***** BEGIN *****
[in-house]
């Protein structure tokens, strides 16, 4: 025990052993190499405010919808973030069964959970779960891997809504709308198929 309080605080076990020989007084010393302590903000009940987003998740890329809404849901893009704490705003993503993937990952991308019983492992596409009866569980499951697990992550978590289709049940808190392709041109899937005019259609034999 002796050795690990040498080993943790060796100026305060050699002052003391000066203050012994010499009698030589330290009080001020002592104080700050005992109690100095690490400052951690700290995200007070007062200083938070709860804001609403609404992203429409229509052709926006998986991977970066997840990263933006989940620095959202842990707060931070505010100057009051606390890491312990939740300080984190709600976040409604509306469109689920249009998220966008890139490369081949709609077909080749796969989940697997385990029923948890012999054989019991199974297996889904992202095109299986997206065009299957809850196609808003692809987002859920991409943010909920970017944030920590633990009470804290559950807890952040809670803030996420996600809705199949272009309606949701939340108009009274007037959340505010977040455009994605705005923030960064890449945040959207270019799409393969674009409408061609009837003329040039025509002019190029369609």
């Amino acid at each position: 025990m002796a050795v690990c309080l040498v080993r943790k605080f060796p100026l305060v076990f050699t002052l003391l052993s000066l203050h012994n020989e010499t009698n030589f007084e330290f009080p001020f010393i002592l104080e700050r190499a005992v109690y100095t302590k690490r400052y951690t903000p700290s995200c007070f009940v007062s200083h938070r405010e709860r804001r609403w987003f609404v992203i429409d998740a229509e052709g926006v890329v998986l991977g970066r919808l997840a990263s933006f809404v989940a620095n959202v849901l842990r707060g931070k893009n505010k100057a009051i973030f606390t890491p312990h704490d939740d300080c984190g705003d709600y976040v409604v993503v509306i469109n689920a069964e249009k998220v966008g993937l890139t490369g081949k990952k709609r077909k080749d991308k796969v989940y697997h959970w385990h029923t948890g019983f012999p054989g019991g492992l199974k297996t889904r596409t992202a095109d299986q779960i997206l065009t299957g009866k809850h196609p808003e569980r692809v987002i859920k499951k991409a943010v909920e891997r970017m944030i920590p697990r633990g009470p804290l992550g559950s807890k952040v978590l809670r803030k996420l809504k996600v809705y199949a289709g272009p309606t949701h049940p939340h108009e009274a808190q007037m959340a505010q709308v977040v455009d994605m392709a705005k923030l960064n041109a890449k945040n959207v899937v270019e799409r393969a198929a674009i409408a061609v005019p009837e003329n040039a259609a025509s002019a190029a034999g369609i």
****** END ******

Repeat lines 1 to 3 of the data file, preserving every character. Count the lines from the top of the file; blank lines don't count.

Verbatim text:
[in-house]
């Protein structure tokens, strides 16, 4: 025990052993190499405010919808973030069964959970779960891997809504709308198929 309080605080076990020989007084010393302590903000009940987003998740890329809404849901893009704490705003993503993937990952991308019983492992596409009866569980499951697990992550978590289709049940808190392709041109899937005019259609034999 002796050795690990040498080993943790060796100026305060050699002052003391000066203050012994010499009698030589330290009080001020002592104080700050005992109690100095690490400052951690700290995200007070007062200083938070709860804001609403609404992203429409229509052709926006998986991977970066997840990263933006989940620095959202842990707060931070505010100057009051606390890491312990939740300080984190709600976040409604509306469109689920249009998220966008890139490369081949709609077909080749796969989940697997385990029923948890012999054989019991199974297996889904992202095109299986997206065009299957809850196609808003692809987002859920991409943010909920970017944030920590633990009470804290559950807890952040809670803030996420996600809705199949272009309606949701939340108009009274007037959340505010977040455009994605705005923030960064890449945040959207270019799409393969674009409408061609009837003329040039025509002019190029369609």
């Amino acid at each position: 025990m002796a050795v690990c309080l040498v080993r943790k605080f060796p100026l305060v076990f050699t002052l003391l052993s000066l203050h012994n020989e010499t009698n030589f007084e330290f009080p001020f010393i002592l104080e700050r190499a005992v109690y100095t302590k690490r400052y951690t903000p700290s995200c007070f009940v007062s200083h938070r405010e709860r804001r609403w987003f609404v992203i429409d998740a229509e052709g926006v890329v998986l991977g970066r919808l997840a990263s933006f809404v989940a620095n959202v849901l842990r707060g931070k893009n505010k100057a009051i973030f606390t890491p312990h704490d939740d300080c984190g705003d709600y976040v409604v993503v509306i469109n689920a069964e249009k998220v966008g993937l890139t490369g081949k990952k709609r077909k080749d991308k796969v989940y697997h959970w385990h029923t948890g019983f012999p054989g019991g492992l199974k297996t889904r596409t992202a095109d299986q779960i997206l065009t299957g009866k809850h196609p808003e569980r692809v987002i859920k499951k991409a943010v909920e891997r970017m944030i920590p697990r633990g009470p804290l992550g559950s807890k952040v978590l809670r803030k996420l809504k996600v809705y199949a289709g272009p309606t949701h049940p939340h108009e009274a808190q007037m959340a505010q709308v977040v455009d994605m392709a705005k923030l960064n041109a890449k945040n959207v899937v270019e799409r393969a198929a674009i409408a061609v005019p009837e003329n040039a259609a025509s002019a190029a034999g369609i």